1. In a time when Greece is experiencing a severe financial crisis, KETHEA had to respond to the increasing needs of the drug-related population, to name but a few, an increase in the use of legal and illegal drugs, depression, deterioration of both physical and mental health, increasing levels of homelessness and unemployment, marginalization of drug users
  2. The recession has had a dramatic effect on KETHEA’s operation and services. Since the onset of the crisis, KETHEA has been dealing with high turnover rates, mainly due to a restriction in hiring, as well as government imposed salaries’ reductions. These two elements, together with an increase in the work load, and a decrease in other resources, has led to serious strain on the staff.
  3. Additionally, in this gloomy Greek reality someone should also take into consideration that substance abuse treatment is a field constantly changing on both European and International levels in terms of new therapeutic approaches, different drug national policies, emerging needs and new target groups, “new” illegal substances.

It, therefore, becomes obvious that during this time of severe austerity, the need for professionals in the drug addiction field to overcome both personal and organizational difficulties and adjust to challenging changes in their everyday practice, has become more imperative than ever. Moreover, in an ever-changing world, both organizations and professionals must keep abreast of today’s needs as well as any other developments in the addiction recovery process; additionally, they must familiarize themselves with the best practices in addiction field that could be transferred and adopted in their professional context (Πουλόπουλος, 2005).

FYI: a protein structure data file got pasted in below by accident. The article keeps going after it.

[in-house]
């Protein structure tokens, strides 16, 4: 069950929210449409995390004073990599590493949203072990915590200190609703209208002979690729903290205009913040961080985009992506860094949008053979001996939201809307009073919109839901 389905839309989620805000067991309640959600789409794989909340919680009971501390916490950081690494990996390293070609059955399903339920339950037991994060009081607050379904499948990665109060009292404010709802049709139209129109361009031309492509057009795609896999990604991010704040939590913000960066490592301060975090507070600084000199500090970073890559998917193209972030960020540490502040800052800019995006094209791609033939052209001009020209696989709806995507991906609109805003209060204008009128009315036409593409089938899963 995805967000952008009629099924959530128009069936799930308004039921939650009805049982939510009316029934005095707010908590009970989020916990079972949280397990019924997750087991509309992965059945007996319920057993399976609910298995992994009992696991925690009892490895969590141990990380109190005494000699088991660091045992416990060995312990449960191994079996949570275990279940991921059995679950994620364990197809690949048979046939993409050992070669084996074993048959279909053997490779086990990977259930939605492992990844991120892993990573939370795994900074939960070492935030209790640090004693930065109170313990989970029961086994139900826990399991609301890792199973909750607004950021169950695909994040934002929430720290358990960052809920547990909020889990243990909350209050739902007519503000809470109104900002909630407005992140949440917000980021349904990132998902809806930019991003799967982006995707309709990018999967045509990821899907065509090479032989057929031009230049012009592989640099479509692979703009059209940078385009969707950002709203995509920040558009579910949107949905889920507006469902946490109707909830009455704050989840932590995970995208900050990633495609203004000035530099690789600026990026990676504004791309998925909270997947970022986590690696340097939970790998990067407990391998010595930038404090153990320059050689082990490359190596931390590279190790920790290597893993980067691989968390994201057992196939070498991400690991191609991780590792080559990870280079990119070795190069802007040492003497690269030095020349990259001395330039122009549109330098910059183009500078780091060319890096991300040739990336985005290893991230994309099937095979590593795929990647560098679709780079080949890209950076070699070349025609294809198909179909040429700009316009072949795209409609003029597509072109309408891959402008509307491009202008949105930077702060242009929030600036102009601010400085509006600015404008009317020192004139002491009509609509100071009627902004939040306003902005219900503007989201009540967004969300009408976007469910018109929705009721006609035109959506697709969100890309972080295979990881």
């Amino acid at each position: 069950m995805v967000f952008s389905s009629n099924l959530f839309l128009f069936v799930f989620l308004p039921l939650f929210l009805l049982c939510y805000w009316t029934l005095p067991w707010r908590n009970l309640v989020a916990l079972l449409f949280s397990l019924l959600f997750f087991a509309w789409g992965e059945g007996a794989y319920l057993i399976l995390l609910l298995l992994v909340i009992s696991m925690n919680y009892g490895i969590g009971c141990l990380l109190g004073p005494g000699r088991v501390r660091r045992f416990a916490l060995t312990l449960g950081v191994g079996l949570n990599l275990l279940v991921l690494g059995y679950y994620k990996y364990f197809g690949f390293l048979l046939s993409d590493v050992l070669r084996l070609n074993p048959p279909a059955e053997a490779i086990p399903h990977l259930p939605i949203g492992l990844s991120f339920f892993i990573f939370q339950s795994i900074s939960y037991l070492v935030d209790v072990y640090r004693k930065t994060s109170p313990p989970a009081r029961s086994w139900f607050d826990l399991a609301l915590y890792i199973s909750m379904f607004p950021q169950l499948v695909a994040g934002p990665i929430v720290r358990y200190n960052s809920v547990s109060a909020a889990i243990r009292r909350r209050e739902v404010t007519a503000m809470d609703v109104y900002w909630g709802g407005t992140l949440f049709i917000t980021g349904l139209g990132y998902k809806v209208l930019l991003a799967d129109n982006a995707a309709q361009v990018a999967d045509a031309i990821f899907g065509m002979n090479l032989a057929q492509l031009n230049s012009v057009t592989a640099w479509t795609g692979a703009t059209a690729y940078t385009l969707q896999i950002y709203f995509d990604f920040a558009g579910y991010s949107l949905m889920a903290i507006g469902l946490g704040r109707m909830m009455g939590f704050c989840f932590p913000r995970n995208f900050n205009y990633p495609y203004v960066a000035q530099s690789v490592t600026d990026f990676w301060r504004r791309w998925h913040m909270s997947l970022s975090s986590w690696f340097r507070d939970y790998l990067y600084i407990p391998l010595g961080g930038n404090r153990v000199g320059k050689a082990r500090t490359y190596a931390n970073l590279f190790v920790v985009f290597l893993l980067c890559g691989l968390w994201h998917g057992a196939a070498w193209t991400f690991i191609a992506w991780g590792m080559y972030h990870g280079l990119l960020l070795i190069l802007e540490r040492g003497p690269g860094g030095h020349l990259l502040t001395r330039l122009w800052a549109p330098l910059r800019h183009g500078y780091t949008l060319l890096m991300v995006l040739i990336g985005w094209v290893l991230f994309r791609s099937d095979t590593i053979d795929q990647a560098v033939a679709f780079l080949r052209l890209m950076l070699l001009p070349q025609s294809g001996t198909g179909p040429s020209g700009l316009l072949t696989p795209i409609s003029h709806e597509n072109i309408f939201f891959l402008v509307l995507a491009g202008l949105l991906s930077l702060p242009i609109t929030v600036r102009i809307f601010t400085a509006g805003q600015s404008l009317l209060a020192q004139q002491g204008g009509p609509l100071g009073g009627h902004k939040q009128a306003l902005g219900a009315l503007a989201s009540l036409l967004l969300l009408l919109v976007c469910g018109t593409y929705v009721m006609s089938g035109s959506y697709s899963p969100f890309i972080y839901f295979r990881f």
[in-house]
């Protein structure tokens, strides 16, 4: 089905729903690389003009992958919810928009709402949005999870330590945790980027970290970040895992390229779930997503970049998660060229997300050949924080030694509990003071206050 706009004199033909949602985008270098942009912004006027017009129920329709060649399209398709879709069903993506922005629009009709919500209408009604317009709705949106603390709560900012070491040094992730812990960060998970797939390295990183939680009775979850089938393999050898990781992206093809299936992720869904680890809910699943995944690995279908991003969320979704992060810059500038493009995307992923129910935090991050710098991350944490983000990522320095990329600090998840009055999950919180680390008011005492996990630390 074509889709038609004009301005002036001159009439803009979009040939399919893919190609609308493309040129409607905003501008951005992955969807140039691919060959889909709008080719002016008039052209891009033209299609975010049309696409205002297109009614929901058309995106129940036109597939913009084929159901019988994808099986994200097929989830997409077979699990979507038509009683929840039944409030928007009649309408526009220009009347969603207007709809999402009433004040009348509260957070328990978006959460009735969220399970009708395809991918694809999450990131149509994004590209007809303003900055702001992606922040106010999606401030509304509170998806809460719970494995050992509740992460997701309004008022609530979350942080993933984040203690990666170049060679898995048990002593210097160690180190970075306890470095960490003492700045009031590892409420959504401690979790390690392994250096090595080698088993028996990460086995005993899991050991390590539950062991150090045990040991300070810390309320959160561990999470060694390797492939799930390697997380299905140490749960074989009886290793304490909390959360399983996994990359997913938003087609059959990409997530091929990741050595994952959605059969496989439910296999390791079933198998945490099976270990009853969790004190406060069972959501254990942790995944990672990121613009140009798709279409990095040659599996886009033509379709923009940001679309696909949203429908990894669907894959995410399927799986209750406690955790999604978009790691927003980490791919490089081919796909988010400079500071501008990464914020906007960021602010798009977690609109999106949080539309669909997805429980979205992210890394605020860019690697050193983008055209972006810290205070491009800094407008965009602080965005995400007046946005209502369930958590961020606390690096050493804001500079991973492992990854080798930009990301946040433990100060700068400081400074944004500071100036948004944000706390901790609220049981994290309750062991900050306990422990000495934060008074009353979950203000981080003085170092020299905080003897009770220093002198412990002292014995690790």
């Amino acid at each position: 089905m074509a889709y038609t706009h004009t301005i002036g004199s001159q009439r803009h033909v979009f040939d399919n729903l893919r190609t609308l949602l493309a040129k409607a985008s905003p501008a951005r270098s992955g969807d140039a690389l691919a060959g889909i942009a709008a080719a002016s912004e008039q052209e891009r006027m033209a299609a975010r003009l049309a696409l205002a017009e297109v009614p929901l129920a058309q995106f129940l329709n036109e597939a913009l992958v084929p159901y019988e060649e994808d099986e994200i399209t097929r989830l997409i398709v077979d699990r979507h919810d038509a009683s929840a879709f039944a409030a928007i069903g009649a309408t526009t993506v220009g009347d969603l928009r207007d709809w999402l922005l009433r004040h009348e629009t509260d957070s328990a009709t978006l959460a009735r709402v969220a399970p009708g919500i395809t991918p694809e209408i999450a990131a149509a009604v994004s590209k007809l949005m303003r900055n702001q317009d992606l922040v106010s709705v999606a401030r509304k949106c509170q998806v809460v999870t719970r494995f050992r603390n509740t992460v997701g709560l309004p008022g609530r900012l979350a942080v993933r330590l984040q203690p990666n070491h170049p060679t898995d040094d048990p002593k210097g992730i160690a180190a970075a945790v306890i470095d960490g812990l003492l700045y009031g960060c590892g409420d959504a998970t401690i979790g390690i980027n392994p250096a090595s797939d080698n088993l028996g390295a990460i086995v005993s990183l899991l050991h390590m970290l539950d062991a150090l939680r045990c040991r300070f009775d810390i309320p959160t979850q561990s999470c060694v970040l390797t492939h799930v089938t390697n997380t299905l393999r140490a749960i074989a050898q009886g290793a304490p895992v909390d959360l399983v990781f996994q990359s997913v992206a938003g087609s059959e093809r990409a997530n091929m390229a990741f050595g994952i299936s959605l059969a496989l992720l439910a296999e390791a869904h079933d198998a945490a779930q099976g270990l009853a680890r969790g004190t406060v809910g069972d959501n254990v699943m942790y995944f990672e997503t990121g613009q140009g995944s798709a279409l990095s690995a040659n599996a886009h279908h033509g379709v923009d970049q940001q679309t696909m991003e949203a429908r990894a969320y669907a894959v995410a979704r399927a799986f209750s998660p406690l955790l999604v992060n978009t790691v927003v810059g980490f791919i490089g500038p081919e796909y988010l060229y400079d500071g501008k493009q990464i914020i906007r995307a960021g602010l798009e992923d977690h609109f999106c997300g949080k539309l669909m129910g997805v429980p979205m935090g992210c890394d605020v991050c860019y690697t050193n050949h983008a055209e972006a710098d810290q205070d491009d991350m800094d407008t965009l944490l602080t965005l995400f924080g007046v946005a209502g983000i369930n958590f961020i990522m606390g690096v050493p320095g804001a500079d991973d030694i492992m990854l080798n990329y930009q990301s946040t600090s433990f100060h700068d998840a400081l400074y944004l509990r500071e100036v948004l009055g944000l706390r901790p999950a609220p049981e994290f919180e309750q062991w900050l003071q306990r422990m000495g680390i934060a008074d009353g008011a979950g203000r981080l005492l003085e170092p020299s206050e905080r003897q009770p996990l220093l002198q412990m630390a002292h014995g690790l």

This is why KETHEA through development and utilization of Erasmus+ mobility projects aim at transferring knowledge, expertise and innovative approaches for dealing effectively with drug addiction, to deepen into techniques and differential therapy models and provide to its staff ways for empowering their professional practice and at the same time minimize the effects of burn out.

Conclusively, KETHEA provides a counterbalance through continuous lifelong training of professionals in the field of addiction and the promotion of scientific knowledge. So, mobility projects are seen as an important instrument not only for the implementation of certain organisational policies on staff education and training, but also the covering of a wide range of current needs of KETHEA’s staff, in order to enhance their motivation and satisfaction in their workplace and facilitate their daily work during the economic recession time.